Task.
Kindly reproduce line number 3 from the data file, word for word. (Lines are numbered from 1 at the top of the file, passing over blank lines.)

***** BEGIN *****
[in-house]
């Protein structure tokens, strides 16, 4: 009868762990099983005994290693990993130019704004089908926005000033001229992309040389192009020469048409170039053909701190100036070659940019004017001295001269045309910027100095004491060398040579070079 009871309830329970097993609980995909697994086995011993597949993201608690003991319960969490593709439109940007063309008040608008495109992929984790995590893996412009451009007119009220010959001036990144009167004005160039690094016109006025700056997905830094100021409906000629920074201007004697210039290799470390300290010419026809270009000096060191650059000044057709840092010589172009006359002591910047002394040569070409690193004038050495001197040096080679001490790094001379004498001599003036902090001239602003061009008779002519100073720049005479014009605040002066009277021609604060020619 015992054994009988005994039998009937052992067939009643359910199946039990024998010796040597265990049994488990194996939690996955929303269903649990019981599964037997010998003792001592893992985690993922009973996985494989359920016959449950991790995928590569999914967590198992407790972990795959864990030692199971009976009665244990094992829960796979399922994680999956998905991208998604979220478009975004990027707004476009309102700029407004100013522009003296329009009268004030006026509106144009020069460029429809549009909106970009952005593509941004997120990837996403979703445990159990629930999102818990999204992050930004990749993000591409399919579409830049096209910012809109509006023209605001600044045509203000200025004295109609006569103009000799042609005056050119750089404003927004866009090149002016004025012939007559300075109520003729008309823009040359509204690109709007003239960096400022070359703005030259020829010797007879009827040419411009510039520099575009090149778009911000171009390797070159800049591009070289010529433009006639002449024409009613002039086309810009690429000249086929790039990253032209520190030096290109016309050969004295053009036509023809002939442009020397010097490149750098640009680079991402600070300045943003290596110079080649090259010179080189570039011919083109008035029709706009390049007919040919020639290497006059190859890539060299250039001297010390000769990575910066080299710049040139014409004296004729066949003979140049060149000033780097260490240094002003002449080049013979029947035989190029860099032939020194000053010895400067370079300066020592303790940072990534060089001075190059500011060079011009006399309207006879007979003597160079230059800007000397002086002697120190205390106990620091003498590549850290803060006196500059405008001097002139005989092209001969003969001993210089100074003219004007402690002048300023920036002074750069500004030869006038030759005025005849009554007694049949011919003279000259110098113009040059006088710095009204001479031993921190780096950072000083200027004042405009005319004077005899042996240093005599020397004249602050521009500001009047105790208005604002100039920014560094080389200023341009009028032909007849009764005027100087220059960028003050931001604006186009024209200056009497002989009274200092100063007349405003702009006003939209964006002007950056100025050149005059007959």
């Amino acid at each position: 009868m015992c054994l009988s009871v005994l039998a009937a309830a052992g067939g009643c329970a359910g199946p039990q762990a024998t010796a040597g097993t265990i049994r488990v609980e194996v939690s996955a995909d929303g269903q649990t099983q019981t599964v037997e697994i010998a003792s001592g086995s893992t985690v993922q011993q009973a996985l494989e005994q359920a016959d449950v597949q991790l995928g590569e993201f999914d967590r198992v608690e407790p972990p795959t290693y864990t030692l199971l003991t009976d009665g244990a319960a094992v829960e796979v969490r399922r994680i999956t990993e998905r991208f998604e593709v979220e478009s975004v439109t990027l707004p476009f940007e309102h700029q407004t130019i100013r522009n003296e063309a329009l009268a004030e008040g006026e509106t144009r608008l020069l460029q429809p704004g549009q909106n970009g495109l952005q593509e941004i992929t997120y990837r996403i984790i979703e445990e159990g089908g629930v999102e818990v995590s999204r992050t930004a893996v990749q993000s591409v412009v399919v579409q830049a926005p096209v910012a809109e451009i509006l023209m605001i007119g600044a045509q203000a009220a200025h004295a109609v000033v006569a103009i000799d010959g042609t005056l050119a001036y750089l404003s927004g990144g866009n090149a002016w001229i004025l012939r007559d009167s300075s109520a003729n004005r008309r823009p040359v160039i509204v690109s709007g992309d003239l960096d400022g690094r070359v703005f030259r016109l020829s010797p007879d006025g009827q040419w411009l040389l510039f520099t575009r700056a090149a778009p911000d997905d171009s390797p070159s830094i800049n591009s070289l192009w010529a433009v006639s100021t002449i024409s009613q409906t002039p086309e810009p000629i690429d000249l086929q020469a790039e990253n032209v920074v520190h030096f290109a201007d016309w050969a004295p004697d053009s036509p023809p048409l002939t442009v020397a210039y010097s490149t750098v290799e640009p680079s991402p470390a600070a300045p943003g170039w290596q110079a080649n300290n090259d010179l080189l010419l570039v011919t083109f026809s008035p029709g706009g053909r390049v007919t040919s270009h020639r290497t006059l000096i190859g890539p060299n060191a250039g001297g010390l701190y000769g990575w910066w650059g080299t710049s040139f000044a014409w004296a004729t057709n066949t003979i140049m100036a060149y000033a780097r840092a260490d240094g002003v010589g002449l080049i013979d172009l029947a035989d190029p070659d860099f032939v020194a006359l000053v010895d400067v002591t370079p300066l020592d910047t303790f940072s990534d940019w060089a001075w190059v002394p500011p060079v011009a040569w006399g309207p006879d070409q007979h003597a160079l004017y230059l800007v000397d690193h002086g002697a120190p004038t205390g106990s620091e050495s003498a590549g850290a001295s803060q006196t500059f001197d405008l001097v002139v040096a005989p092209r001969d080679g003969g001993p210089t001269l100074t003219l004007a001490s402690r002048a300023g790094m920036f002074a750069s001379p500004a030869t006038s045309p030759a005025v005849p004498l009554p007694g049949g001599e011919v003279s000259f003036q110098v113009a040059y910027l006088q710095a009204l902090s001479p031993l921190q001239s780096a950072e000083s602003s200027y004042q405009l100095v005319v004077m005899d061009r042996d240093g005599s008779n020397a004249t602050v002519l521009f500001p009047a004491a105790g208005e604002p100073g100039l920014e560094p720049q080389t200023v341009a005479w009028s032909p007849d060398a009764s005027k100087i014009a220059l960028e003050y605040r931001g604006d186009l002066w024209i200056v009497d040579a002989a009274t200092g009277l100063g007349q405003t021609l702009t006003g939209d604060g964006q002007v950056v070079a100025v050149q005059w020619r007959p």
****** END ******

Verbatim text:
């Amino acid at each position: 009868m015992c054994l009988s009871v005994l039998a009937a309830a052992g067939g009643c329970a359910g199946p039990q762990a024998t010796a040597g097993t265990i049994r488990v609980e194996v939690s996955a995909d929303g269903q649990t099983q019981t599964v037997e697994i010998a003792s001592g086995s893992t985690v993922q011993q009973a996985l494989e005994q359920a016959d449950v597949q991790l995928g590569e993201f999914d967590r198992v608690e407790p972990p795959t290693y864990t030692l199971l003991t009976d009665g244990a319960a094992v829960e796979v969490r399922r994680i999956t990993e998905r991208f998604e593709v979220e478009s975004v439109t990027l707004p476009f940007e309102h700029q407004t130019i100013r522009n003296e063309a329009l009268a004030e008040g006026e509106t144009r608008l020069l460029q429809p704004g549009q909106n970009g495109l952005q593509e941004i992929t997120y990837r996403i984790i979703e445990e159990g089908g629930v999102e818990v995590s999204r992050t930004a893996v990749q993000s591409v412009v399919v579409q830049a926005p096209v910012a809109e451009i509006l023209m605001i007119g600044a045509q203000a009220a200025h004295a109609v000033v006569a103009i000799d010959g042609t005056l050119a001036y750089l404003s927004g990144g866009n090149a002016w001229i004025l012939r007559d009167s300075s109520a003729n004005r008309r823009p040359v160039i509204v690109s709007g992309d003239l960096d400022g690094r070359v703005f030259r016109l020829s010797p007879d006025g009827q040419w411009l040389l510039f520099t575009r700056a090149a778009p911000d997905d171009s390797p070159s830094i800049n591009s070289l192009w010529a433009v006639s100021t002449i024409s009613q409906t002039p086309e810009p000629i690429d000249l086929q020469a790039e990253n032209v920074v520190h030096f290109a201007d016309w050969a004295p004697d053009s036509p023809p048409l002939t442009v020397a210039y010097s490149t750098v290799e640009p680079s991402p470390a600070a300045p943003g170039w290596q110079a080649n300290n090259d010179l080189l010419l570039v011919t083109f026809s008035p029709g706009g053909r390049v007919t040919s270009h020639r290497t006059l000096i190859g890539p060299n060191a250039g001297g010390l701190y000769g990575w910066w650059g080299t710049s040139f000044a014409w004296a004729t057709n066949t003979i140049m100036a060149y000033a780097r840092a260490d240094g002003v010589g002449l080049i013979d172009l029947a035989d190029p070659d860099f032939v020194a006359l000053v010895d400067v002591t370079p300066l020592d910047t303790f940072s990534d940019w060089a001075w190059v002394p500011p060079v011009a040569w006399g309207p006879d070409q007979h003597a160079l004017y230059l800007v000397d690193h002086g002697a120190p004038t205390g106990s620091e050495s003498a590549g850290a001295s803060q006196t500059f001197d405008l001097v002139v040096a005989p092209r001969d080679g003969g001993p210089t001269l100074t003219l004007a001490s402690r002048a300023g790094m920036f002074a750069s001379p500004a030869t006038s045309p030759a005025v005849p004498l009554p007694g049949g001599e011919v003279s000259f003036q110098v113009a040059y910027l006088q710095a009204l902090s001479p031993l921190q001239s780096a950072e000083s602003s200027y004042q405009l100095v005319v004077m005899d061009r042996d240093g005599s008779n020397a004249t602050v002519l521009f500001p009047a004491a105790g208005e604002p100073g100039l920014e560094p720049q080389t200023v341009a005479w009028s032909p007849d060398a009764s005027k100087i014009a220059l960028e003050y605040r931001g604006d186009l002066w024209i200056v009497d040579a002989a009274t200092g009277l100063g007349q405003t021609l702009t006003g939209d604060g964006q002007v950056v070079a100025v050149q005059w020619r007959p």